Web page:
Notice that the HomeController class has two constructors. The first constructor (the parameterless one) is called when your application is running. This constructor creates an instance of the ProjectRepository class and passes it to the second constructor. The second constructor has a single parameter: an IProjectRepository parameter. This constructor simply assigns the value of the parameter to a class-level field named _repository. This is an implementation of a software design pattern called the Dependency Injection pattern. In particular, Constructor Dependency Injection.

Notice that all of the code in the HomeController class (with the exception of the first constructor) interacts with the IProjectRepository interface instead of the actual ProjectRepository class. The code interacts with an abstract interface instead of a concrete implementation of the interface.

If you want to modify the data access technology used by the application then you can simply implement the IProjectRepository interface with a class that uses the alternative database access technology. For example, you could create an MySqlProjectRepository class or an EntityFrameworkRepository class. Because the controller class is programmed against the interface, you can pass a new implementation of IProjectRepository to the controller class and the class would continue to work.

Furthermore, if you want to test the ProjectController class, then you can pass a fake project repository class to the HomeController. You can implement the IProjectRepository class with a class that does not actually access the database but contains all of the required methods of the IProjectRepository interface. That way, you can unit test the HomeController class without actually accessing a real database.

Nice and simple!

PS. Of course, you can implement as much repository methods as you need. For example (and to show some more LINQ magic) we can implement GetById() method in the ProjectRepository class as follows:

and access it in our controller with something like var myProject = _repository.GetById(5);

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12 Comments on “ASP.NET MVC, LINQ and Repository Pattern”

  1. 1 Using Web Metrics To Analyze the ‘ Palin Effect’ & 2008 … said at 23:38:52 on October 13th, 2008:

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  3. 3 Andrei Rinea said at 03:06:21 on October 23rd, 2008:

    There is something that I don’t understand in using LINQ to SQL in Repository pattern :

    Let’s say that I will create an assembly for each of the Repository providers (LINQ to SQL, MySQL, Oracle, WebService, XML files etc. etc.). I will define the IRepository interface in a common assembly (let’s call it ‘Interfaces’) that will be referenced by any Repository provider assembly. But where will the entity classes (‘Project’ in your example) be placed? Since they are generated by Visual Studio or by SQL Metal they would live in the LINQ to SQL provider but they are required in the ‘Interfaces’ assembly so I have a circular problem.

    How do I go about this?

  4. 4 julian said at 00:14:35 on October 25th, 2008:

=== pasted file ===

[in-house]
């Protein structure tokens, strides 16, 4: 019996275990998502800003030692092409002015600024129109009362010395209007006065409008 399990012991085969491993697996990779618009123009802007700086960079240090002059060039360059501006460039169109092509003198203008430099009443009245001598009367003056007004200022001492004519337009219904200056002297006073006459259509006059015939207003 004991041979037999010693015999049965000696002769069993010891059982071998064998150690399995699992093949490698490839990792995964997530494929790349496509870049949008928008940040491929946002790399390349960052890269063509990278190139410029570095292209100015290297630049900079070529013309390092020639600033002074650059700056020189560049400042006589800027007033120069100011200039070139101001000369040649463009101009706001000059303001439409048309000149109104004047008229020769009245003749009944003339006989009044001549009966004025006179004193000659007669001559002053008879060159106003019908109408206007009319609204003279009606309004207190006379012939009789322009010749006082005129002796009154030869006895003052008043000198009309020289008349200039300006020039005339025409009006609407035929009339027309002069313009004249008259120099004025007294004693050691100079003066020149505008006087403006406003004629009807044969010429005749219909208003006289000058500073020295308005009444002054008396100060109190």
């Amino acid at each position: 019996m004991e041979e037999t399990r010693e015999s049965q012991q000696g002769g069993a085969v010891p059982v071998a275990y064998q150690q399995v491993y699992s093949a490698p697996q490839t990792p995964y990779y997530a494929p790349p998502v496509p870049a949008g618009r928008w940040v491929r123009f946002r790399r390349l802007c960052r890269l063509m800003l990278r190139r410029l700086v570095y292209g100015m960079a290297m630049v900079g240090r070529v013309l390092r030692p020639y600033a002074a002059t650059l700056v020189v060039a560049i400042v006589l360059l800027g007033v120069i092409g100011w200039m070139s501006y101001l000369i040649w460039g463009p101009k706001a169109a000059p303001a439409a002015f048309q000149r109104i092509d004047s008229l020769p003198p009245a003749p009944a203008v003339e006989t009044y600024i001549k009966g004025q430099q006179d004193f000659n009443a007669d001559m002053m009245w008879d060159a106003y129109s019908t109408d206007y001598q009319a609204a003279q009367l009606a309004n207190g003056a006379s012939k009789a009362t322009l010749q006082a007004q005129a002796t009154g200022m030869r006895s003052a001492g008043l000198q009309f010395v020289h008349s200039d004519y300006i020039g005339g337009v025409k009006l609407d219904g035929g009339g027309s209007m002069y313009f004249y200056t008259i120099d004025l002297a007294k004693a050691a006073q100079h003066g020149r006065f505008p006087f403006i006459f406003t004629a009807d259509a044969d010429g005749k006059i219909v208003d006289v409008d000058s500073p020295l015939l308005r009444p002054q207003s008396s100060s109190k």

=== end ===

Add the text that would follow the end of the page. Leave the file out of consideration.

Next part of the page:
Hello Andrei,
    Interesting question! I don’t have any ready solutions in place. What I can think at the moment, you can add another layer, wrapping the LINK to SQL classes and passing serialized objects to the repository layer (i.e. Fowler’s “Data Transfer Objects”).

    I’ll try to come with something during the weekend.

  5. 5 jon said at 22:11:23 on January 9th, 2009:

    Great article! Any chance of showing how to create the unit tests with the fake repository?

  6. 6 julian said at 16:28:54 on January 10th, 2009:

    Ho jon,
    Basically, you create a FakeRepository class that is a concrete implemetation of your IRepository. You can follow the Rob Conery’s MVC Store Front screencasts for an example on how to test your repositories.

    http://blog.wekeroad.com/mvc-storefront/mvc-storefront-part-1/

    Hope it helps,
    Julian

  7. 7 Joao Araujo said at 11:15:33 on February 1st, 2009:

    Nice article, thanks!

  8. 8 behnam said at 10:41:57 on May 5th, 2009:

    hi
    nice articel but There is something about using repository pattern i cant understand. What is difference between repository pattern and n tier architecture? IProjectRepository (in this sampel) .
    isnt the same as bussines login in n tier architecture.
    thanks for your attention

  9. 9 DurgaPrasad said at 14:40:07 on May 5th, 2009:

    Hello Julian,

    Can you pls publish the complete source code for this application. ?

    Thanks

  10. 10 julian said at 12:19:02 on May 11th, 2009:

    @behnam

    I’m thinking of a repository as a part (tier) of my n-tier design. Probably the question should be “what’s the difference between DAL and repository?” and it’s all about interpretation and context. In my projects i’m using LINQ2SQL as DAL generator and the repository as a bridge between DAL and the service layer.

    IMO, the idea behind a repository is that it encapsulates all persistence logic and dependencies on infrastructure from the rest of your application. When your application needs a Project object, it shouldn’t have to know whether it is coming from SQL Server, XML file, or MySQL. Once you have that de-coupling, any changes you make to your persistence story have no effect on the rest of your application.

    @DurgaPrasad

    This is not a complete application but a simple experiment. I’m working on a simple ASP.NET MVC CMS in my spare time at home but i have nothing ready – only a bunch of unit tests, repositories and LINQ partial classes :)

  11. 11 bb said at 16:16:27 on May 23rd, 2009:

    hi
    can you give me a puicture of using repository pattern in enterprize application.
    regard

  12. 12 Ratndeep said at 12:21:05 on October 28th, 2009:

    I was looking for the info on asp.net mvc with repository pattern and u have given me the all basic understanding.Thanks for this.